With John Daniel Reaves.

THE KINGFISH! Book by Larry L. King and Ben Z. Grant. Set designed by Rhonas A. McGee and Cheryl K. McGotrick; lighting by Tomm Tomlinson; sound by Jacky English; costumes by John Daniel Reaves; produced by Barbara S. Blaine.

With the triumph of "The Best Little Whorehouse in Texas," writer Larry L. King established himself as the leading chronicler of his native state and its mores -- if that is the right word in this case. Now he has done the same for neighboring Louisiana in "The Kingfish!", which officially opened last night at the New Playwright's Theater.

This one-man play is described by King and co-author Ben Z. Grant as "loosely depicting" the life and times of populist demagogue Huey P. Long.

The subject himself was, in effect, on stage for most of his adult life as governor and senator. So the challenge for actor John Daniel Reaves is to live up to the Kingfish's Thespian model on countless -- often literal -- stumps during the roughly two decades between his guileful start in Louisiana politics and the day when an assassin cut him down before Long could deliver on his threat to the presidency of Franklin Roosevelt.

Few in the audience are old enough to know whether Reaves is taller or shorter that Long, his voice higher or lower, But the familiar qualities are all there -- shamelessness, vanity, feistiness, self assurance, megalomania, deviousness and a razor-sharp mind.

Reaves, a Washington lawyer who studied drama at Auburn and has played Beckett and Dylan Thomas at various theaters, portrays a very plausible Long in passages such as this one near the end, when he declares of his fellow U.S. senators: "I don't give a damn about what my colleagues think. I know they hate me. And why not? I hate them."

It was such cut-throat aggression, combined with Kingfish's extraordinary magnetism before a crowd, that made FDR consider him potentially the toughest foe he ever might face.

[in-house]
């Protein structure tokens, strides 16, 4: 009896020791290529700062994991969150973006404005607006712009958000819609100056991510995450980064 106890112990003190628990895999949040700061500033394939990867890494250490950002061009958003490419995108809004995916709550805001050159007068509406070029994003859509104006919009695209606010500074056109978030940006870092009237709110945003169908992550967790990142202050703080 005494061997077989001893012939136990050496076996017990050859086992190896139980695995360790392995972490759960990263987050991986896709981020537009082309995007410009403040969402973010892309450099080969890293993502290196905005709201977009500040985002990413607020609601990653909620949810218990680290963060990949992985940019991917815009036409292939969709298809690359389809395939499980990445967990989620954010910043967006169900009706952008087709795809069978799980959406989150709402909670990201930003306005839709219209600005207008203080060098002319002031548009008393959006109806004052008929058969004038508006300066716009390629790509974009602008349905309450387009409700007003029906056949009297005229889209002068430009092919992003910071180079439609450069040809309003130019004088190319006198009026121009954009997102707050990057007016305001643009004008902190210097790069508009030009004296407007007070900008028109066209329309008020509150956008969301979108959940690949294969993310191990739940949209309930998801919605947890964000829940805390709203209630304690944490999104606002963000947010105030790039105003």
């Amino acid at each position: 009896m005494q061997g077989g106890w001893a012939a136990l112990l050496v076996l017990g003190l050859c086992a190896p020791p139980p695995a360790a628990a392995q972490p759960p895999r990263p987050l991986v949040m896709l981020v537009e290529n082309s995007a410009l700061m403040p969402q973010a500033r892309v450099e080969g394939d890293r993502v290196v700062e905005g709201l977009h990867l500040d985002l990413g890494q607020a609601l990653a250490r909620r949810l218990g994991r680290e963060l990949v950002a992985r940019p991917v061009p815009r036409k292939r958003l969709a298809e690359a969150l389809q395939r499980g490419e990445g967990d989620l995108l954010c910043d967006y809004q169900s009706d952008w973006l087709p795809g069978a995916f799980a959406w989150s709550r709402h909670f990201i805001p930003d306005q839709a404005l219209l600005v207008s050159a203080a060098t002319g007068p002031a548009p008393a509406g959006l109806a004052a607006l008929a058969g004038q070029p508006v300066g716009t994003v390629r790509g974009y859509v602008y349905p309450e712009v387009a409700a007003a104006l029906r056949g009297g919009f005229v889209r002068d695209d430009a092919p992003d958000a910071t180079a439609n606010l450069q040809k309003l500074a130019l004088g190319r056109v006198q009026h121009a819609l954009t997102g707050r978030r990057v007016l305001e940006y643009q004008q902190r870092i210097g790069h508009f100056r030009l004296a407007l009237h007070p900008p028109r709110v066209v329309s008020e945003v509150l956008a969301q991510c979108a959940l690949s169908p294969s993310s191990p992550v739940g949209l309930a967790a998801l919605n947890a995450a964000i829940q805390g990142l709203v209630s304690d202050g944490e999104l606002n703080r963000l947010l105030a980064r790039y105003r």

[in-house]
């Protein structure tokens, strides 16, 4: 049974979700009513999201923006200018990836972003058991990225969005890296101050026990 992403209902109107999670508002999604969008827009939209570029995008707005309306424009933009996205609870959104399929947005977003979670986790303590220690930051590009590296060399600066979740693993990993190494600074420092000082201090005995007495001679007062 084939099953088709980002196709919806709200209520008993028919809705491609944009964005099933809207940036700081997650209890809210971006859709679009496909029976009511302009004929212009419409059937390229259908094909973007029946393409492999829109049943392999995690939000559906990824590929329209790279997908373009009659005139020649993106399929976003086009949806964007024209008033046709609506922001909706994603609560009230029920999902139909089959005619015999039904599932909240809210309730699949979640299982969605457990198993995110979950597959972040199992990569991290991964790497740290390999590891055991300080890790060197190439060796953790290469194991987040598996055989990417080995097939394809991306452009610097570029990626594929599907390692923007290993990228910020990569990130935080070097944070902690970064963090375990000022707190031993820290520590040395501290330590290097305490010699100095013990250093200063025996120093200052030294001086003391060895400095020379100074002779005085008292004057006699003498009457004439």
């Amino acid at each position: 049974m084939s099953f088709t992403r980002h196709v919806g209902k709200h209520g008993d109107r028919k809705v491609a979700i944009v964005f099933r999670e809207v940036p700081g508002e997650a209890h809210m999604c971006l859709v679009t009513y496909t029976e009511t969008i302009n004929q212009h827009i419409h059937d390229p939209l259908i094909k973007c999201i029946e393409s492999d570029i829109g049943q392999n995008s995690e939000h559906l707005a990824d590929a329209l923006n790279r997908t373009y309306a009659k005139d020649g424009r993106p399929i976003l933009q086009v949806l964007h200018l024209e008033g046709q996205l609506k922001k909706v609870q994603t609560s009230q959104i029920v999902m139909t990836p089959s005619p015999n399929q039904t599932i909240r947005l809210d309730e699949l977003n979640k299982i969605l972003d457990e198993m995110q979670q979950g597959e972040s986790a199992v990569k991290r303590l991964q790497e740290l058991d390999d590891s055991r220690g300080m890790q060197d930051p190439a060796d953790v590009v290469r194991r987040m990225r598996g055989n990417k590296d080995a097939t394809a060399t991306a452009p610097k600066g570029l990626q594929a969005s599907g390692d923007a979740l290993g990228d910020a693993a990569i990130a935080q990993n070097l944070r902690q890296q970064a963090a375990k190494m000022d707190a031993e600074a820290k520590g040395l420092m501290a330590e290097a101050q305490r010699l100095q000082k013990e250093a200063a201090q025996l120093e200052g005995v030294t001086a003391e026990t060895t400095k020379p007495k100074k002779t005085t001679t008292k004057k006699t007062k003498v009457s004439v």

Yet in one-man shows, character alone is not enough. Often the very popular progenitors of "The Kingfish!" -- recounting the stage and platform lives of Dickens, Twain, Will Rogers, Harry Truman and others -- seemed tedious to some observers. They consisted of fragments -- even one-liners -- that were short on cohesion and failed to build toward dramatic climaxes.

But here King and Grant have produced a script that ingeniously avoids both problems. The dramatic line is a natural chronology, in which Long returns to address a 1979 audience in his 1930ish double-breasted white linen suit, white shoes and a straw boater.

He confidently declares that the only speakers since his time to match him are "Kennedy and the Rev. Dr. Martin Luther King Jr." He also compares himself to Jesus Christ and Churchill.

The Kingfish recalls his life from the beginning in dirt-poor Win Parish, near the Arkansas border. Even though only one person is on stage, the narrative dwells mostly on extended exchanges with other persons, with Reaves repeating enough of what the other person says, and asking enough questions so that the illusion of separate scenes develops. They range from discussions with other legislators who are trying to impeach him as governor to an audience with FDR that opens with Long saying, "Mr. President, I hear you consider General Douglas MacArthur and myself to be the most dangerous men in America. And I certainly agree with you about him."

To tie the hour-and-three-quarters show into this kind of dramatic development, authors King and Grant have had to bend the details of Long's life. They declare in the program that they "have attempted to keep their vehicle within the historic fence-rows." The climax, of course, is the assassination as Long walks in the halls of the Baton Rouge statehouse ("the people's palace") that he built.

This is wisely understated. The shots at Long -- and the ensuing barrage of bullets from his bodyguards, who mowed down the assassin -- are played by tape to a relatively dark theater. They are followed by a voice over in which Long talks to his nurses as he is dying.

Not everyone will buy King's view of Long as an endearing "scalawag," among other things. Some will agree with Walter Lippman, who in 1935 wrote: "The dictatorship of Senator Long presents a question of principle about which there is a dangerous confusion in the minds of many who believe in democracy. The question is whether men must acquiesce in the overthrow of democracy if a dictator could obtain the support of a majority of the voters."

The show, produced by King's wife, attorney Barbara Blaine, runs through Sept. 9.